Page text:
If you do have the opportunity, go there during spring, when the lotuses are blossoming. That should give quite a spectacular sight on the lake as there are many fields of lotuses. When I was there, all you could see is the green leaves on stalks of about 2 meters high. Interesting, but not exactly breathtaking.

Gate Shanghai
Gate Shanghai, originally uploaded by ksporry.

Shanghai has several other attractions that are worth going to.
There is the Oriental Pearl Tower, which is a modern shaped TV/Radio Tower of some 400 odd meters tall. You can go up to 360 meters in the futuristic, rocket shaped tower. There are 3 balls you can visit, although I didn’t see any elevators or stairs going to the first ball. The second ball at some 260 meters high is regarded as one of the more interesting points of view, especially considering Shanghai’s haziness. Also it is a lot cheaper than doing the whole thing. I paid the extortionate sum of 100 Yuan to get to the top, which does allow you to visit the second ball as well. It is interesting, but no more than that.
Alternatively you could go to the Jinmao Tower. At 88 stories one of the highest buildings in Asia, which has now been surpassed by Taiwan’s Taipei-101 tower. The Tower is designed with a typical Chinese building architecture in mind. Strangely the Taiwanese kind of copied the style for their Taipei-101, which is now the tallest building in the world. Personally I like the Jinmao tower better than Taipei-101. It has a more interesting design (I will put some photos up later for comparison).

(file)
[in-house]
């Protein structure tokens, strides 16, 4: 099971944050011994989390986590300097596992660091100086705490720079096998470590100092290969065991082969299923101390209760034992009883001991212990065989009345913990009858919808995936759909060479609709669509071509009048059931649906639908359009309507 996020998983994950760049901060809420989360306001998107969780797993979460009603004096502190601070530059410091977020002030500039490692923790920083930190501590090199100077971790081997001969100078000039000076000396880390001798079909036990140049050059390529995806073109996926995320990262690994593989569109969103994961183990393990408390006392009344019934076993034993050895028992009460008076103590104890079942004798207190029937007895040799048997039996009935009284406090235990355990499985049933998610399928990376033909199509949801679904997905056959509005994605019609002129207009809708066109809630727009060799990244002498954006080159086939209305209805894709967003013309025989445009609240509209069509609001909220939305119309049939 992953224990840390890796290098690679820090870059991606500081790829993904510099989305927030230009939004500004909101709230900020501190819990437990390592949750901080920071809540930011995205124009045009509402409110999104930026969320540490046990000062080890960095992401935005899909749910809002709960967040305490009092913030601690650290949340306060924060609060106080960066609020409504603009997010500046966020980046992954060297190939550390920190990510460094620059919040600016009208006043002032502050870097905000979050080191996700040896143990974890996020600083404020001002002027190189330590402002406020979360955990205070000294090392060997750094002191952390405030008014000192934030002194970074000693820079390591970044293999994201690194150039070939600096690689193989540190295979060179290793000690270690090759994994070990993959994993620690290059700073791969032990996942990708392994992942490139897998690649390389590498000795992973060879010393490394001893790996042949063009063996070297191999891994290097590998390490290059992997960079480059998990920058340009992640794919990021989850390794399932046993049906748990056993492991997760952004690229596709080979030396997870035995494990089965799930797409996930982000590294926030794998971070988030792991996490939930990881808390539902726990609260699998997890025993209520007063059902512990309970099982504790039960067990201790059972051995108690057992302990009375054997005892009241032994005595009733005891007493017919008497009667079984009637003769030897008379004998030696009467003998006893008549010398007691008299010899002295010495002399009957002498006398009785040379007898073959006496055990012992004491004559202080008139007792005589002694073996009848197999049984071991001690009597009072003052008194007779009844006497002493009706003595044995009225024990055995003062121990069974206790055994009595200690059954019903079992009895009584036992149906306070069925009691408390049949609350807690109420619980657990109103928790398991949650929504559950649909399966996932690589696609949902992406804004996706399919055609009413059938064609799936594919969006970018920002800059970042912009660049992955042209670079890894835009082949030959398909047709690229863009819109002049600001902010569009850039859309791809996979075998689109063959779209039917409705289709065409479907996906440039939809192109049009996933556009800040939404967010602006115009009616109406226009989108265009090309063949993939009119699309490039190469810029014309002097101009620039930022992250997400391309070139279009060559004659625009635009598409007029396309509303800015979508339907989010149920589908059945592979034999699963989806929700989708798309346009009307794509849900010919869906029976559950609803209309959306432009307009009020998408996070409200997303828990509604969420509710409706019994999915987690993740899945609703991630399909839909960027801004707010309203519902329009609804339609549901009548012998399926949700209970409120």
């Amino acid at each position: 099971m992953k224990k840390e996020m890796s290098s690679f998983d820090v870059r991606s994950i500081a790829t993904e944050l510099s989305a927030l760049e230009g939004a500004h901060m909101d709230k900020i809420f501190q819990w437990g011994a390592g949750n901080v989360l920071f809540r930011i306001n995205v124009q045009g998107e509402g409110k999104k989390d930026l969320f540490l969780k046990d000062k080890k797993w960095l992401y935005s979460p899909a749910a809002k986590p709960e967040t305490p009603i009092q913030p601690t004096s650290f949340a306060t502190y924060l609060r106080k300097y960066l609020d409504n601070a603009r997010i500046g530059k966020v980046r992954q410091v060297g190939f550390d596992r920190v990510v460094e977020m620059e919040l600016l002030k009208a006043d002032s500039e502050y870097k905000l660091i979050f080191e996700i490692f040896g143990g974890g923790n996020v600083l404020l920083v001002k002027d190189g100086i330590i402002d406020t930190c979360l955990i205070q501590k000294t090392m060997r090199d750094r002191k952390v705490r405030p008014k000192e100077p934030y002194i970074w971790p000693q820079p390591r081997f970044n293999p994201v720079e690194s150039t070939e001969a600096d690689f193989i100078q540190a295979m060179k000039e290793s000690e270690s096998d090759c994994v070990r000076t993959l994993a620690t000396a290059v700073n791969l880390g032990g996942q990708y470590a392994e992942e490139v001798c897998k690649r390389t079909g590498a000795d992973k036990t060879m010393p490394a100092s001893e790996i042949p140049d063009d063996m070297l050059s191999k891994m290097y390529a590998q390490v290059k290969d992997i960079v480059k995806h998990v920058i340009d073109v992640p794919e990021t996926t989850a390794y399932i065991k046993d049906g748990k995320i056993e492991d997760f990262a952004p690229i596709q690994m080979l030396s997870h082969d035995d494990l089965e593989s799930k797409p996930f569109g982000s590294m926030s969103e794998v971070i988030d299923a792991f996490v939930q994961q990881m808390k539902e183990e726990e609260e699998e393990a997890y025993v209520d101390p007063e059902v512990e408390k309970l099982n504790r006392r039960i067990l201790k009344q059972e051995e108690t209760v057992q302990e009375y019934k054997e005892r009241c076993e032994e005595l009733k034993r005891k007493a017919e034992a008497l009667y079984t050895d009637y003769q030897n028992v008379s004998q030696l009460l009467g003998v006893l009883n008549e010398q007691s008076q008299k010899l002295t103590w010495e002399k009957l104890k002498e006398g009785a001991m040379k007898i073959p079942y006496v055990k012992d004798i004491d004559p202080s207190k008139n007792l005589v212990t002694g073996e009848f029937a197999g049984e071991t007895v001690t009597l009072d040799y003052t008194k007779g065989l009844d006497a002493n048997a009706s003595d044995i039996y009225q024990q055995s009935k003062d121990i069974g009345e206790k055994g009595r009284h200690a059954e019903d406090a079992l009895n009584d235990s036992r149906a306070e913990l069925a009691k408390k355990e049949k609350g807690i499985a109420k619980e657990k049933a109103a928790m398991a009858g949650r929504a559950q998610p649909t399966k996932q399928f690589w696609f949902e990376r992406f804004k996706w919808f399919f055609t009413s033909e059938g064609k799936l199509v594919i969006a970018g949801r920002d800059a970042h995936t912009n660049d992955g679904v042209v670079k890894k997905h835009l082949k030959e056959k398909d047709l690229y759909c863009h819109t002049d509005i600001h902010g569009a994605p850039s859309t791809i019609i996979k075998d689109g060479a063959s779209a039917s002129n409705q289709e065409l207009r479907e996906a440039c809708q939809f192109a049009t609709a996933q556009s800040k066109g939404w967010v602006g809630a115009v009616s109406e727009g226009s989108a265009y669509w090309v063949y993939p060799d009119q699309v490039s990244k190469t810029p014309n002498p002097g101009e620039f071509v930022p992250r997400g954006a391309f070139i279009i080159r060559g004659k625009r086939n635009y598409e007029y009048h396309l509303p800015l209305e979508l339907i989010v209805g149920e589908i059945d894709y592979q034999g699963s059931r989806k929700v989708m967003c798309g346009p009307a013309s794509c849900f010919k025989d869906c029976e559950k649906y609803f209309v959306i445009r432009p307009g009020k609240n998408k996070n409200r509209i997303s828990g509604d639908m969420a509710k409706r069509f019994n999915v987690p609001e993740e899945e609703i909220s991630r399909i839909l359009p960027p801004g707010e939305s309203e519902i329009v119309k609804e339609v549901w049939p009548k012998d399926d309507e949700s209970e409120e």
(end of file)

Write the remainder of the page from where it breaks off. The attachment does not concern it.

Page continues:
The Jinmao tower is cheaper than the Oriental Pearl Tower at only 70 or 80 Yuan, and it does bring you quite a bit higher than the Oriental Pearl Tower. If you can see the rest of the city remains to be seen though…
When you travel to the Pudong district (e.g. to visit the oriental pearl tower), you could choose to take the pedestrian tunnel. At 30 Yuan it is 15 times as expensive as walking to Henan Road station and taking a 2 Yuan subway, but it is actually quite interesting, and lets face it, 30Yuan is only 2 GBP. Hardly worth a second thought unless your middle name is Scrooge.
I already discussed Old Town with its bazaars. There is more than bazaars though. You can go to the Yuyuan gardens, which again has an entry fee, but is worth the money. It is quite sizable and you spend more time than you would initially expect. The buildings are intriguing and original. A lot of it is restored but it looks nice. Unfortunately when I came, most of the buildings had closed doors. Each building has a small description of what the room represents and what it what it was used for.